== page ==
'Doig's paintings offer a distillation of references and experience, albeit one with a somewhat hallucinogenic, giddying cast. His paintings occupy a place between personal and collective experience. He suggests other hinterlands too: the places where the city untidily peters out into the country; the point at which the painter stops attending and begins inventing, and becomes a beholder of the unfolding of an unplotted act... As images these couldnt be produced in any other way than as paintings. There is a hinterland between a depiction... and its delivery, and it is here that Doig's paintings are at their most specific and descriptive, and the viewer's sense of displacement is felt most acutely' (A. Searle, Unbound: Possibilities in Painting, exh. cat., London, 1994, p. 30).

The dazzlingly rich painted surface absorbs the viewer, pulling us towards the sensuous, rich and varied textures of paint while also immersing us in the illusory world that he has created on the canvas. This painting is incredibly evocative, both in terms of its motif and the dazzling variety of techniques that the artist has used: from the delicate veiling of opaque colour which dresses the underlayers and forms the backdrop to the lightly stippled roadside grass which recalls David Hockney to the Pollock-like all-over dripping and splashing which is expertly applied to create the icy road surface and the late evening sky; from the ghost-like passage of delicate drawing to the left side of the house, to the extraordinarily bold and spiky tree stripped of its leaves which obscures the left side of the house cast in intricate, thick passages of white paint to the almost photographically reproduced fir which part covers the peak of the right side of the house.

As is the case in the greatest of Doig's paintings, Pine House appears as a fragment from an unknown yet eerily familiar narrative, a film still from a movie whose plot we cannot quite recall, an abandoned family photo. That sense of displacement and abandonment is central to Doig's own thoughts on this picture: the house shown in Pine House, while deliberately recalling Edvard Munch's Red Virginia Creeper, was one with which Doig himself was familiar in reality. Munch is an ever-present reference in Doig's work, along with Klimt, and both artists were masters of painterly 'atmosphere'. With the grand scale and extraordinary variety of mark-making and imagery, Doig has taken their ideas a few stages further.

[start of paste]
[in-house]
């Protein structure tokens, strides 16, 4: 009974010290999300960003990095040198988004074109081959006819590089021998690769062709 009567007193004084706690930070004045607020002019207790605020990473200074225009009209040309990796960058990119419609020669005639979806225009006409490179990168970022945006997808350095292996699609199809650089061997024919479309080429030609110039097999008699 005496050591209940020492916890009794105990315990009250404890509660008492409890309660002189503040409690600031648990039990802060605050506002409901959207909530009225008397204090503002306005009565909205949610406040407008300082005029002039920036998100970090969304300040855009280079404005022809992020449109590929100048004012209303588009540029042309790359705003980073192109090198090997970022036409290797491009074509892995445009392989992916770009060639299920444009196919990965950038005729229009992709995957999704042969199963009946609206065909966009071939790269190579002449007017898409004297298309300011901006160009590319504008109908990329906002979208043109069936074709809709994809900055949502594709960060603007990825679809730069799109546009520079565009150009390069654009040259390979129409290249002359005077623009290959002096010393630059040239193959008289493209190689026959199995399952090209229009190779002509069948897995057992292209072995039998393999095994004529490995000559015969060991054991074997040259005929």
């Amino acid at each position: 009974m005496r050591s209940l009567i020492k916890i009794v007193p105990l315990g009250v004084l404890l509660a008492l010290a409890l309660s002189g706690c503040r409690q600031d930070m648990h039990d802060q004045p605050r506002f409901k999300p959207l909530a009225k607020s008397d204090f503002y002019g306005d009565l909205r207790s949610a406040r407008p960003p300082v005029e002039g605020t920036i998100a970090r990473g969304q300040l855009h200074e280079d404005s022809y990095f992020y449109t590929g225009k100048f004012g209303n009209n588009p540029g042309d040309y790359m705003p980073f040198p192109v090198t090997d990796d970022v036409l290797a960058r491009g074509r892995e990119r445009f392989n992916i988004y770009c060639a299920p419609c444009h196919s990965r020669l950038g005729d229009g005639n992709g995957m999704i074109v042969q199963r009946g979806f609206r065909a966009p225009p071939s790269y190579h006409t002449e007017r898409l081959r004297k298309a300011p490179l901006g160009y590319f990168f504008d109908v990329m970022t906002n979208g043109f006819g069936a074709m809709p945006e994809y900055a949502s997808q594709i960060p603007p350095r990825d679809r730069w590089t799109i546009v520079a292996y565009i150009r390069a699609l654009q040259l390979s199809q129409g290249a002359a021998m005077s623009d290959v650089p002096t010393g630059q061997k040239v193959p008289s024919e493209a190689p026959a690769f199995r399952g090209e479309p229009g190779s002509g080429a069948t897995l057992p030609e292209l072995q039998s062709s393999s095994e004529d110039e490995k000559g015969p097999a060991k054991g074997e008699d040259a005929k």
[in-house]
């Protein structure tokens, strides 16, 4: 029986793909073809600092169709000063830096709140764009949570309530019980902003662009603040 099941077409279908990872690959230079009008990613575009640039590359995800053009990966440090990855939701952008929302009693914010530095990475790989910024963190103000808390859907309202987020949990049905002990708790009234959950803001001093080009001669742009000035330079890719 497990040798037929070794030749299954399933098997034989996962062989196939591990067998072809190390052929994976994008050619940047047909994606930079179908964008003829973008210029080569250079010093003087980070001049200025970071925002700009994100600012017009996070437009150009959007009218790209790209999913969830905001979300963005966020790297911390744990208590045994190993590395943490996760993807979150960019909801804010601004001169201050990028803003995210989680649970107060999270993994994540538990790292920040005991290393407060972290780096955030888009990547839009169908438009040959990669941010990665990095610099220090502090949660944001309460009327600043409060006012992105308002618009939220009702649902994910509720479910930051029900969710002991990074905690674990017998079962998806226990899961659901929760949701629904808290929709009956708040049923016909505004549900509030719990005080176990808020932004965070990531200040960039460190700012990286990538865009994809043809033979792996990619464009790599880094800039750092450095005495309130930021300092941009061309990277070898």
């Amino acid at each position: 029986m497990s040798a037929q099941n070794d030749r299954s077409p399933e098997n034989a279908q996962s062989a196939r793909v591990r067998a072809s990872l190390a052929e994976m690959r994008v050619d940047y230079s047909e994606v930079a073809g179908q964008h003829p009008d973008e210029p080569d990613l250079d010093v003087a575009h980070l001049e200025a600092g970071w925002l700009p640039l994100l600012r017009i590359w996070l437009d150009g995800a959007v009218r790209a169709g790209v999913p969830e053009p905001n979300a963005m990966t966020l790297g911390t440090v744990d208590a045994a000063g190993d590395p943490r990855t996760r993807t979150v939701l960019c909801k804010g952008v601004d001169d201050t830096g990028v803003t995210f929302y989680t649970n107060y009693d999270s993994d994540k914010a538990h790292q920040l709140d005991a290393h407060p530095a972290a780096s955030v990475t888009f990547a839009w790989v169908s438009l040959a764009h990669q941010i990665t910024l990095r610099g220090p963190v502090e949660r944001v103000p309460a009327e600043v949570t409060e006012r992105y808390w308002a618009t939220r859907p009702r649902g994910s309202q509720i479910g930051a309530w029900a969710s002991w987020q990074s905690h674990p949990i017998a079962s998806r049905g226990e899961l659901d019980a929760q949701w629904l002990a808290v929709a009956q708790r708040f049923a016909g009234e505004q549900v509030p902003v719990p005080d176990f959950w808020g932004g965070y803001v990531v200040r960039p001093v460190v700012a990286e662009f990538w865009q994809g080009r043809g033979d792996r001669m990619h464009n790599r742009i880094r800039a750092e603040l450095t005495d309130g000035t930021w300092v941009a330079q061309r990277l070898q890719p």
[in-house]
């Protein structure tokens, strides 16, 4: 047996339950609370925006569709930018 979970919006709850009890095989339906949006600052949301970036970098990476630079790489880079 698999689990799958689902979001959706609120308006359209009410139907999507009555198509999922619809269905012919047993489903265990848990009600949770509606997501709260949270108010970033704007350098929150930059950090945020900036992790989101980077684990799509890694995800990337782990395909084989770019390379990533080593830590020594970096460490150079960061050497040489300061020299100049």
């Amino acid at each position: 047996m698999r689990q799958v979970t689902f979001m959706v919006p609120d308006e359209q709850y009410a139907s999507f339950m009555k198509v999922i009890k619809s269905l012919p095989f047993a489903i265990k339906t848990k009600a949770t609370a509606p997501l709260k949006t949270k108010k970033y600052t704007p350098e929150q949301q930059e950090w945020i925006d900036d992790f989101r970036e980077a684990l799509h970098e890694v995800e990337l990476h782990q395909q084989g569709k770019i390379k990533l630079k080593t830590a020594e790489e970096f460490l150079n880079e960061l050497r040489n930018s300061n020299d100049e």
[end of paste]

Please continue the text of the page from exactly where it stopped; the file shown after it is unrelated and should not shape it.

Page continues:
This large-scale monument to the now-vanished house in Cobourg hints at the fading of the old ways and the old days, yet Doig himself has emphasised his distance from nostalgia per se, not least in his Canadian-themed pictures. These, which had really begun on Doig's return to Britain, when he was away from the motifs, were often based on his own photographs or on leaflets taken from London's Canada House, yet it is not home-sickness that they conjure: 'For the most part I tried to avoid becoming involved in nostalgia, and that's why a lot of the imagery I used for these paintings were things that reminded me of my experience rather than things that were directly from my experience.' (Doig, quoted in A. Searle, K. Scott & C. Grenier, Peter Doig, London, 2007, p. 10).

This idea of being lost is shared by the techniques and the motif, Doig creating an elegant conceptual unity between the medium and the message alike: as these marks become apparent, the subject matter itself dissolves, Doig ensuring that we cannot see the proverbial wood for the trees, or vice versa. He has created a work in which various elements shimmer and veer, mirage-like, in and out of focus, appearing and disappearing. By these means, Doig has deftly taken to pieces and reassembled the entire notion of representation and granted it a new incarnation and a new validity.